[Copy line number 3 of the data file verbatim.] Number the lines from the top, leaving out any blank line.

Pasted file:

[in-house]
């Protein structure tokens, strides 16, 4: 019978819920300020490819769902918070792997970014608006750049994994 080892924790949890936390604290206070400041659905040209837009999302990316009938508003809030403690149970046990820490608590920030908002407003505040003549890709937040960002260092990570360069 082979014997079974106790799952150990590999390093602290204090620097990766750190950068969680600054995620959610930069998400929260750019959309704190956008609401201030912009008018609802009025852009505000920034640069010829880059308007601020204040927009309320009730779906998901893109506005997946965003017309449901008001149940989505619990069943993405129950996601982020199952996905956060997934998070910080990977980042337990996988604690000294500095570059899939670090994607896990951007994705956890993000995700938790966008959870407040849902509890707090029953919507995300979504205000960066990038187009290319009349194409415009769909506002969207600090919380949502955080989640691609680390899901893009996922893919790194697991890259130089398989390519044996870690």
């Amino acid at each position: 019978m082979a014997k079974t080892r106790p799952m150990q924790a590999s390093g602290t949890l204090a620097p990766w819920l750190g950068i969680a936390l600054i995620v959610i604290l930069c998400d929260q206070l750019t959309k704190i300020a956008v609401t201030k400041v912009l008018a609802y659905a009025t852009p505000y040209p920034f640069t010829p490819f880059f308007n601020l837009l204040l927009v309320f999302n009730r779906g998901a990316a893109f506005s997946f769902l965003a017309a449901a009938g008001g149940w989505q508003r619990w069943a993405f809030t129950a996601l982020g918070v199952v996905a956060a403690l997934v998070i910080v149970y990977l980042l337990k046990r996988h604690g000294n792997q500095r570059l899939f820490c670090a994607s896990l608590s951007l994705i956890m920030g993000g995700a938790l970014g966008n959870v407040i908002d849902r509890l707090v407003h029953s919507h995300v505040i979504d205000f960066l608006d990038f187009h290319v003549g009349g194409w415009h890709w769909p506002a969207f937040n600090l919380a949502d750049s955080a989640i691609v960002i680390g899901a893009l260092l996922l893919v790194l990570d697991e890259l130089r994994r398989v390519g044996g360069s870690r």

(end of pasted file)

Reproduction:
């Amino acid at each position: 019978m082979a014997k079974t080892r106790p799952m150990q924790a590999s390093g602290t949890l204090a620097p990766w819920l750190g950068i969680a936390l600054i995620v959610i604290l930069c998400d929260q206070l750019t959309k704190i300020a956008v609401t201030k400041v912009l008018a609802y659905a009025t852009p505000y040209p920034f640069t010829p490819f880059f308007n601020l837009l204040l927009v309320f999302n009730r779906g998901a990316a893109f506005s997946f769902l965003a017309a449901a009938g008001g149940w989505q508003r619990w069943a993405f809030t129950a996601l982020g918070v199952v996905a956060a403690l997934v998070i910080v149970y990977l980042l337990k046990r996988h604690g000294n792997q500095r570059l899939f820490c670090a994607s896990l608590s951007l994705i956890m920030g993000g995700a938790l970014g966008n959870v407040i908002d849902r509890l707090v407003h029953s919507h995300v505040i979504d205000f960066l608006d990038f187009h290319v003549g009349g194409w415009h890709w769909p506002a969207f937040n600090l919380a949502d750049s955080a989640i691609v960002i680390g899901a893009l260092l996922l893919v790194l990570d697991e890259l130089r994994r398989v390519g044996g360069s870690r």